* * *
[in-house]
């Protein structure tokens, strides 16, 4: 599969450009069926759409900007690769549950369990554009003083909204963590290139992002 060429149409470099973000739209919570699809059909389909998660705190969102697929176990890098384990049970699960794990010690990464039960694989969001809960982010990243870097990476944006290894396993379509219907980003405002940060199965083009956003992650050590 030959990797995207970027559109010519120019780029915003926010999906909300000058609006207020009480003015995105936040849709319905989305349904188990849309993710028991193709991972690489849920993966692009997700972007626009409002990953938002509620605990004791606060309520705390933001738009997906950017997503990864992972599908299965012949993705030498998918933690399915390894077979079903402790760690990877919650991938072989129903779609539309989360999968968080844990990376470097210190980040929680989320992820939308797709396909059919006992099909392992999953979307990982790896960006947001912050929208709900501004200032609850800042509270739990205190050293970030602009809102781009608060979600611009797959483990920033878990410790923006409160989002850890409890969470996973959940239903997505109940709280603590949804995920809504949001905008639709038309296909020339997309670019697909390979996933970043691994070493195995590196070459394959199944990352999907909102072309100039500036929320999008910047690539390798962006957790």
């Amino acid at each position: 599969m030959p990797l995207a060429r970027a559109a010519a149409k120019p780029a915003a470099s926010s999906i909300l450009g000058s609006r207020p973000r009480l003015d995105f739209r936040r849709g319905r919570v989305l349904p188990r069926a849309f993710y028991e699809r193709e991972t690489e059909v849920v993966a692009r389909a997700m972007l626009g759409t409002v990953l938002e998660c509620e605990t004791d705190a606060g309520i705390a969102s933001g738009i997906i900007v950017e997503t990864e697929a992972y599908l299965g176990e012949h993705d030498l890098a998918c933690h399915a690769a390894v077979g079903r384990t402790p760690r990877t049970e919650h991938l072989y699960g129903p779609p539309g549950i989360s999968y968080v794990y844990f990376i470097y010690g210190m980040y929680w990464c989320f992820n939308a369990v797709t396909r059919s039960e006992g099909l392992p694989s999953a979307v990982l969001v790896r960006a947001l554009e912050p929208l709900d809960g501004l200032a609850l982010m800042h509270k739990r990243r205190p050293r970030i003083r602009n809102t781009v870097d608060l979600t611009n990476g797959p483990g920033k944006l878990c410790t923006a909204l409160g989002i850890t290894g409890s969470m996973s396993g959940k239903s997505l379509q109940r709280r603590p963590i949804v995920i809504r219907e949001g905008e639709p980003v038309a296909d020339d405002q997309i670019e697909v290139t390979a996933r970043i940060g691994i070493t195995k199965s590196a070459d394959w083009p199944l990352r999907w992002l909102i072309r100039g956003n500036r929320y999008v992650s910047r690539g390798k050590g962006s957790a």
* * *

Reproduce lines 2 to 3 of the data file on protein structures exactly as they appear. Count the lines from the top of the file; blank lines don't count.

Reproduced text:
């Protein structure tokens, strides 16, 4: 599969450009069926759409900007690769549950369990554009003083909204963590290139992002 060429149409470099973000739209919570699809059909389909998660705190969102697929176990890098384990049970699960794990010690990464039960694989969001809960982010990243870097990476944006290894396993379509219907980003405002940060199965083009956003992650050590 030959990797995207970027559109010519120019780029915003926010999906909300000058609006207020009480003015995105936040849709319905989305349904188990849309993710028991193709991972690489849920993966692009997700972007626009409002990953938002509620605990004791606060309520705390933001738009997906950017997503990864992972599908299965012949993705030498998918933690399915390894077979079903402790760690990877919650991938072989129903779609539309989360999968968080844990990376470097210190980040929680989320992820939308797709396909059919006992099909392992999953979307990982790896960006947001912050929208709900501004200032609850800042509270739990205190050293970030602009809102781009608060979600611009797959483990920033878990410790923006409160989002850890409890969470996973959940239903997505109940709280603590949804995920809504949001905008639709038309296909020339997309670019697909390979996933970043691994070493195995590196070459394959199944990352999907909102072309100039500036929320999008910047690539390798962006957790």
């Amino acid at each position: 599969m030959p990797l995207a060429r970027a559109a010519a149409k120019p780029a915003a470099s926010s999906i909300l450009g000058s609006r207020p973000r009480l003015d995105f739209r936040r849709g319905r919570v989305l349904p188990r069926a849309f993710y028991e699809r193709e991972t690489e059909v849920v993966a692009r389909a997700m972007l626009g759409t409002v990953l938002e998660c509620e605990t004791d705190a606060g309520i705390a969102s933001g738009i997906i900007v950017e997503t990864e697929a992972y599908l299965g176990e012949h993705d030498l890098a998918c933690h399915a690769a390894v077979g079903r384990t402790p760690r990877t049970e919650h991938l072989y699960g129903p779609p539309g549950i989360s999968y968080v794990y844990f990376i470097y010690g210190m980040y929680w990464c989320f992820n939308a369990v797709t396909r059919s039960e006992g099909l392992p694989s999953a979307v990982l969001v790896r960006a947001l554009e912050p929208l709900d809960g501004l200032a609850l982010m800042h509270k739990r990243r205190p050293r970030i003083r602009n809102t781009v870097d608060l979600t611009n990476g797959p483990g920033k944006l878990c410790t923006a909204l409160g989002i850890t290894g409890s969470m996973s396993g959940k239903s997505l379509q109940r709280r603590p963590i949804v995920i809504r219907e949001g905008e639709p980003v038309a296909d020339d405002q997309i670019e697909v290139t390979a996933r970043i940060g691994i070493t195995k199965s590196a070459d394959w083009p199944l990352r999907w992002l909102i072309r100039g956003n500036r929320y999008v992650s910047r690539g390798k050590g962006s957790a």